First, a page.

Improving your flock!

Discussion in 'Raising Baby Chicks' started by CUDA, Apr 11, 2008.

  1. CUDA

    CUDA Chillin' With My Peeps

    1,272
    24
    181
    Mar 4, 2008
    Michigan
    Ok, first off, if you treat your chickens as pets, you won't want to read this, so don't say I didn't give you fair warning! [​IMG] I just got my first hatch of the year, and so I thought I would give some advice for keeping your flock as healthy as possible. As I move my chicks to the brooder, and over the next few days, I keep an eye out for weak looking chicks. Any chick that isn't nice and perky after 24 hours or so, and isn't up running around and have a twinkle in the eye, now is the time to cull. Even though these chicks may live, they will never be the best birds possible, period. It is better for your flock, and your feed bill to cull them right away. Doing this will improve your over all health of your birds, and keep weak, and sickly birds from bringing your genetic pool down. This is just my opinion, and I am not telling you that you have to do this, but if you do, you will see a much healthier flock of birds as the years roll by. Thanks!
     
  2. onthespot

    onthespot Deluxe Dozens

    7,187
    22
    271
    Mar 29, 2008
    Riverside/Norco, CA
    what method do you use to cull your day olds? I just hatched my two first silkies, culled one last night, splayed legs. ( I wont say here how I culled it. just wondering how you dispatch them)

    The other one has a single splayed leg, about half splayed. boo. probably should go to birdie heaven too.
     
  3. airmom1c05

    airmom1c05 Chillin' With My Peeps

    954
    1
    151
    Feb 3, 2008
    Raymond, Mississippi
    Do you ever keep some as pets separate from your breeding flock?
     
  4. CUDA

    CUDA Chillin' With My Peeps

    1,272
    24
    181
    Mar 4, 2008
    Michigan
    My brood stock are my pets. Don't get me wrong, all my birds get the best I can give them, but I have no room on my yard for inferior fowl. If you do any hatching, and want some good healthy pets, I would still do it though. JMO. Thanks.
     
  5. wynedot55

    wynedot55 Chillin' With My Peeps

    Mar 28, 2007
    your right you have to cull the sick weak or bad chicks.but a bad chick will cull its self by dieing pretty quick.
     
  6. Mrs MIA

    Mrs MIA Chick Magnet

    7,988
    41
    303
    Mar 3, 2008
    Culling can be as simple as selling the chick, or giving it away, too. If it is not sick, but just not "up to par" for improvement of your flock, give it away. Someone will surely love it! My breeder flock is separate from my "personal" egg flock, and I don't give a rip if my egg flock is sub-standard as long as I'm getting eggs. If they don't lay eggs, they're invited to dinner. Simple as that.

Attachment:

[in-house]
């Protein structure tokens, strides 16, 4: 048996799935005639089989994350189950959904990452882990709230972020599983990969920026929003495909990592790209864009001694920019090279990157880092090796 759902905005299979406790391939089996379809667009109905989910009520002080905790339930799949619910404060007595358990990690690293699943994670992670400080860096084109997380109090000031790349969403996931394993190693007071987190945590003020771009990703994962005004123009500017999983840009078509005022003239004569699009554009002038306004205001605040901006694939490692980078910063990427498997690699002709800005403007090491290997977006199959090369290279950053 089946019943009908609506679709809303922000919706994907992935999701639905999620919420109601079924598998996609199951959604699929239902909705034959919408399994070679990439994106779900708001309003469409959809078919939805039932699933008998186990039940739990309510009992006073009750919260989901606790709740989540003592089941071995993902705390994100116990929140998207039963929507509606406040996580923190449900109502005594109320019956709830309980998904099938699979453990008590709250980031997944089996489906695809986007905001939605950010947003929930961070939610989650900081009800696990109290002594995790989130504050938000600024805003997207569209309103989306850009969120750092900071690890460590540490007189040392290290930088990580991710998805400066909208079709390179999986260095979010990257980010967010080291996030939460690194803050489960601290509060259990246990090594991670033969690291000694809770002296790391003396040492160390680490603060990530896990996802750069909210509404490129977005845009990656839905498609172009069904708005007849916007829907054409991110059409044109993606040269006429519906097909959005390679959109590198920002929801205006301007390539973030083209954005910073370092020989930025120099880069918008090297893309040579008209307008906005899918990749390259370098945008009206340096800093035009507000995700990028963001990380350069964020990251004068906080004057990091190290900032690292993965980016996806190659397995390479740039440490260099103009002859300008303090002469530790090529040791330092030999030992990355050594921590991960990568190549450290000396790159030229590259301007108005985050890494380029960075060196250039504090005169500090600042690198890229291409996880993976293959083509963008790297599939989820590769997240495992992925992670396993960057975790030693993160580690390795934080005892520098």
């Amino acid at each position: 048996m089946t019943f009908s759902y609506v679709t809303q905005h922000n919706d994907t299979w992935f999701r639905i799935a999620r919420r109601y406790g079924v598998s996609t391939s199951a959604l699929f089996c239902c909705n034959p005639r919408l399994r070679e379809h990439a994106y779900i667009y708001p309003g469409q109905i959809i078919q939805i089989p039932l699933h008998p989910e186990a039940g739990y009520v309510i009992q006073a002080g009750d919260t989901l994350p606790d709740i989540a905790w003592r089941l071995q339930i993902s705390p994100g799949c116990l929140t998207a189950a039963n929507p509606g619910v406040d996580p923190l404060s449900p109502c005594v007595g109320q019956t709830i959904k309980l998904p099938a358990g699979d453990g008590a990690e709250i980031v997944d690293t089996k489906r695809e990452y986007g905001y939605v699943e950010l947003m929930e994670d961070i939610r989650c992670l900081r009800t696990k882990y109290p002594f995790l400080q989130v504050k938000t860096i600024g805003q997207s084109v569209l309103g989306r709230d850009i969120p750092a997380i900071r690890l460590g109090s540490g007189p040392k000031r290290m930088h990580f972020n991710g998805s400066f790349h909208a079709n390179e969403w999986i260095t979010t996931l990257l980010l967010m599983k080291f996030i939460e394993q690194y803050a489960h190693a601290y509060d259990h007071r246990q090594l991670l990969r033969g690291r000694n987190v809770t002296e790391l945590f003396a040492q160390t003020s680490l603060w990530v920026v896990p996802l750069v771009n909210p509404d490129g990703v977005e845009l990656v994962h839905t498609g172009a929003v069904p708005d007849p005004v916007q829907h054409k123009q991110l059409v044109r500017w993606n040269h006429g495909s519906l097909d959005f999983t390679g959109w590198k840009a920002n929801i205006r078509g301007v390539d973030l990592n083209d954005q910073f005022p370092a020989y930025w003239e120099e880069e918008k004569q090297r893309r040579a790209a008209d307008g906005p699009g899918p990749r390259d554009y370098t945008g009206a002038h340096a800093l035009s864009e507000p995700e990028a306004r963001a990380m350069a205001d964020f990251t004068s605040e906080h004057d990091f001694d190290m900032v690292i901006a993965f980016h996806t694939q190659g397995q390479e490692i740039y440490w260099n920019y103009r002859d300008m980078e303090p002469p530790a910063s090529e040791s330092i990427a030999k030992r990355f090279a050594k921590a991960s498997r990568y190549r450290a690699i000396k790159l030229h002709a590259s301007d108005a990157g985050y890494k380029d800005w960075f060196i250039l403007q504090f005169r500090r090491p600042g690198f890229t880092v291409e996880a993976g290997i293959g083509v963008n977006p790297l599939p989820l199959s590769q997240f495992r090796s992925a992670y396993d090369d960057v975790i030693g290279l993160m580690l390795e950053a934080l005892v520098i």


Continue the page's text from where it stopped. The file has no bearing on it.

Now, granted, there are a few "pets" that enjoy immunity for the boys' sake, but the rest of the flock is managed as I see fit. [​IMG]
     
  7. GwenFarms

    GwenFarms Chillin' With My Peeps

    827
    2
    151
    Feb 26, 2008
    I always let any grow until 14 wks and then cull by butchering as long as they aren' t sick. It just seems like a wasted life to me to cull that young. JMO!
     
  8. Cetawin

    Cetawin Chicken Beader

    13,752
    58
    333
    Mar 20, 2008
    NW Kentucky
    GwenFarms....I agree with you. If they are not sick, let them get pan size and then cull.
     
  9. CUDA

    CUDA Chillin' With My Peeps

    1,272
    24
    181
    Mar 4, 2008
    Michigan
    That's fine until a weak one brings a disease like CRD to your flock, but as I said, JMO. I also have a ton of birds, so some things are different with how I raise them than a person with only a few birds would. [​IMG]
     
  10. onthespot

    onthespot Deluxe Dozens

    7,187
    22
    271
    Mar 29, 2008
    Riverside/Norco, CA
    I just examined the bum leg on the other one. He does not want to put weight on it. I pulled it to a "correct" position and pulled down on it and the knee joint sorta crunched like a dog with a bad patella, so he will be going south too. I am at work, sneaked it here so I could evaluate him for a while. I work in homecare as a nurse, so the family would NOT take it well if I culled it while on the clock, if you know what I mean. I will wait til I get home. Thanks for your help and frankness. I guess it is good to get a rough start like this early on. It helps you to make better, more reasoned decisions when acquiring breeding stock.
     

BackYard Chickens is proudly sponsored by